When we published the final results from our testing data on Sunday, we were not expecting much media interest. After all, the numbers haven’t changed that much since July, when we first published our preliminary results. However, we did attract some attention. Here is a roundup:
VICE: These are the drugs appearing at New Zealand festivals. A nice summary of the results and associated concerns and our pick of the bunch for accuracy. They spoke with us at length before publishing this.
Stuff: Drug tests at festivals find dangerous new varieties posing as well known pills. Considerably better than the average Stuff article and bonus points for consulting both us and the NZ Drug Foundation.
95bFM: They know what you took last summer. Bcast in which we discuss our findings and our concerns about emerging substances for the upcoming festival season. Short but effective, and not sensationalist.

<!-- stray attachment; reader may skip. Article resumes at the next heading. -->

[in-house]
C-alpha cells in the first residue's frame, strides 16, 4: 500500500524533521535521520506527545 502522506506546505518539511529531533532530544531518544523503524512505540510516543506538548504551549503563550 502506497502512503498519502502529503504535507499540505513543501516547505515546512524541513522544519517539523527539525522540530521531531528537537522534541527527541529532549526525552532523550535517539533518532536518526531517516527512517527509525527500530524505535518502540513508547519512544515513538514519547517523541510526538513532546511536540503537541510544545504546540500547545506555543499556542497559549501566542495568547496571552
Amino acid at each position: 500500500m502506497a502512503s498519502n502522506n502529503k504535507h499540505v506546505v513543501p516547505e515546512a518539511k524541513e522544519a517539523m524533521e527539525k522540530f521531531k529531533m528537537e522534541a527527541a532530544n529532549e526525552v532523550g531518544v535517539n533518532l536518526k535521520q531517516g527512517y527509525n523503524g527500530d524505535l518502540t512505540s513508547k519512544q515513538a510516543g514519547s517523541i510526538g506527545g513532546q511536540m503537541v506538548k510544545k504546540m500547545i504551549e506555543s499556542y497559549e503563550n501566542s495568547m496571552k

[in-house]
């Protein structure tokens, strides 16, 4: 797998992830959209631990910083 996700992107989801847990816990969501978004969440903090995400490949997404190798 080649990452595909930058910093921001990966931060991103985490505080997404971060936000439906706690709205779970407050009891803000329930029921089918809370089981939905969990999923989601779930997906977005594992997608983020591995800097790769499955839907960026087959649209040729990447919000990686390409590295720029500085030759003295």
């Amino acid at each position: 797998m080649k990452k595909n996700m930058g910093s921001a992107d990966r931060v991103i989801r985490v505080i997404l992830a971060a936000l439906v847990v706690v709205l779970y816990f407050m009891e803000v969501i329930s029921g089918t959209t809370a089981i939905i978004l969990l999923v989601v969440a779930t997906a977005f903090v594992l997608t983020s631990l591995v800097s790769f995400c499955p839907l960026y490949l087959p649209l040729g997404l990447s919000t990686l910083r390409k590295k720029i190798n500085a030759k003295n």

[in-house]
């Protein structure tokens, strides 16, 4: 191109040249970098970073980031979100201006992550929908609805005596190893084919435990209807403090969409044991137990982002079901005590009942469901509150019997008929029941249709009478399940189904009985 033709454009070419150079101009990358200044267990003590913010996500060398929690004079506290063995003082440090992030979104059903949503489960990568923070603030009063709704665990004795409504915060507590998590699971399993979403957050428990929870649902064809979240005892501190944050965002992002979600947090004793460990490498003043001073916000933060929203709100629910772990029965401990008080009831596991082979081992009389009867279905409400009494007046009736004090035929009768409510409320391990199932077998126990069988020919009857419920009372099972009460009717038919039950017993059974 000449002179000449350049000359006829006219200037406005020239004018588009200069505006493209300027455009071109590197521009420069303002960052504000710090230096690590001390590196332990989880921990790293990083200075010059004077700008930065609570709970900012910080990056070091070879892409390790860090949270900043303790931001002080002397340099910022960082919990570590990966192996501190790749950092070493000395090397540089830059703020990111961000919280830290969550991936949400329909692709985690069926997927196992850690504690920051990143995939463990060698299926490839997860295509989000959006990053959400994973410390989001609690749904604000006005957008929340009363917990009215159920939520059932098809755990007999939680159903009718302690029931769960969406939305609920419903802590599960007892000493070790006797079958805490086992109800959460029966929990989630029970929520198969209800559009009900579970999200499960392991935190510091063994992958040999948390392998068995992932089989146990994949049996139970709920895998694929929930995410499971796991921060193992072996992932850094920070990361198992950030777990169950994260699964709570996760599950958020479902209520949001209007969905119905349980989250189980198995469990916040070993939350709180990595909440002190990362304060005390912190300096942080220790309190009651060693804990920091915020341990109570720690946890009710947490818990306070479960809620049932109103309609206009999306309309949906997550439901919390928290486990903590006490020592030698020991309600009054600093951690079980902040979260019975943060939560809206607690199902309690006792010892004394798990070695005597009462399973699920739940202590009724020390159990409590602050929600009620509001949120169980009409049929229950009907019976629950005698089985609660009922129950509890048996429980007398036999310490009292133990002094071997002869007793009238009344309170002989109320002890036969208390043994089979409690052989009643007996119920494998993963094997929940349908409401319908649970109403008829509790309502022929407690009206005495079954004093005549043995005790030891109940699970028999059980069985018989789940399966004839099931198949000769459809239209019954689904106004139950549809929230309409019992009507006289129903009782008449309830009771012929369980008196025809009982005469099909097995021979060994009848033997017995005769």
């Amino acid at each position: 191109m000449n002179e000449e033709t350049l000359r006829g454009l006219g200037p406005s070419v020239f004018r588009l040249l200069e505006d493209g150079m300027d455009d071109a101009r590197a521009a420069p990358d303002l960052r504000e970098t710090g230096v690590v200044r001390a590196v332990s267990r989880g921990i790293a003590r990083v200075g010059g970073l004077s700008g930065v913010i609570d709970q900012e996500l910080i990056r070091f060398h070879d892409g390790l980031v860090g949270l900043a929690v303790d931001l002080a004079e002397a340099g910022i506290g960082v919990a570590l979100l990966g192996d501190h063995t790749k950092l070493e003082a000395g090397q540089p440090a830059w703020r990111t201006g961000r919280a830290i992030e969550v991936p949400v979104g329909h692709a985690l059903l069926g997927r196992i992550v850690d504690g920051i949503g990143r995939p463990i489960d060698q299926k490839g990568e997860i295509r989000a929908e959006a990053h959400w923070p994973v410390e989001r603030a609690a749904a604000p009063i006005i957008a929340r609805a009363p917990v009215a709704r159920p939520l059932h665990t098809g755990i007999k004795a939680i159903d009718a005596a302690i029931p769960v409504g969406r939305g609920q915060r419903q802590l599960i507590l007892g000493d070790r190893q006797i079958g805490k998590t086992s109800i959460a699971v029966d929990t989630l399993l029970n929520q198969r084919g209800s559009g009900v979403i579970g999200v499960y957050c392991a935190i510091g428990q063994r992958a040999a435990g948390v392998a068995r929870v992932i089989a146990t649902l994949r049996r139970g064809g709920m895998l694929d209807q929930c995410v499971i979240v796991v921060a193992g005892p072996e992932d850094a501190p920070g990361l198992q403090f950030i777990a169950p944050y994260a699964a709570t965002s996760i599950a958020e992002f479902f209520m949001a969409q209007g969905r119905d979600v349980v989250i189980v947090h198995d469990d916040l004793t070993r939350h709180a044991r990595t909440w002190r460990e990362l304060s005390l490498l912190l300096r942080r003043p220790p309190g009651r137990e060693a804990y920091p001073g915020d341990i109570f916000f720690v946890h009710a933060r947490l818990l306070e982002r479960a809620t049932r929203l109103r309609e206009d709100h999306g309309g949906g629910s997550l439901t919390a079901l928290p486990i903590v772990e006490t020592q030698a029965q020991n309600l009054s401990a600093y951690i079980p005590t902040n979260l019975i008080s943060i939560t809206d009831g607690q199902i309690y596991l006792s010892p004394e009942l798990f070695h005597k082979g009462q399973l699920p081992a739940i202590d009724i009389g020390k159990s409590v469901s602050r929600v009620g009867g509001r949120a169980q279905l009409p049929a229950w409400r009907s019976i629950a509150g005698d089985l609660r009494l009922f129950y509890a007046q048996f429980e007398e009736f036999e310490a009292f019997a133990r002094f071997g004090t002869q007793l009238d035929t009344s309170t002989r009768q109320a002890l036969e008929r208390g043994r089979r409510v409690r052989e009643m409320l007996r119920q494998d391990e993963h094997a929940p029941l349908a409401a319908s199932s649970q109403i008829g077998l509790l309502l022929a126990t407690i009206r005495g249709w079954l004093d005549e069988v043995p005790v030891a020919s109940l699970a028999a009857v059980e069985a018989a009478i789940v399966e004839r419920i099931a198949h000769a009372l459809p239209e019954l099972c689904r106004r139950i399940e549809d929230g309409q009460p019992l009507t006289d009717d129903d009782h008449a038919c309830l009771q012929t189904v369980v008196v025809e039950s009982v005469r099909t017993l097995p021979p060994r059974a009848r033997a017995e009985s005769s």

Newshub: Kiwi MDMA and LSD users being conned – study. Newshub, I am disappoint. Not only is KYSNZ a service not a study, they ripped all their info straight off our website without talking to us at all, and didn’t consult us before using one of our charts.
They also state that people are buying their drugs at the events where they are tested, from evil drug dealers out to dupe people for a fast buck. This may well happen sometimes but we do not collect information about where people obtain their samples, so this assumption is pure conjecture. Anecdotally, we think it’s more likely that many people obtain their drugs prior to entering an event, a process immortalised in the 90s by UK band Pulp as Sorted for Es and whizz (or bath salts and amphetamine as the case may be).
It appears that none of the media so far has cottoned on to one of the most important points – that when confronted with the news that their sample isn’t what they think it is, over half of people then choose not to take it. I guess that’s not dramatic enough…
I suggest at least talking to us before publishing articles about our work. It really does make for better articles.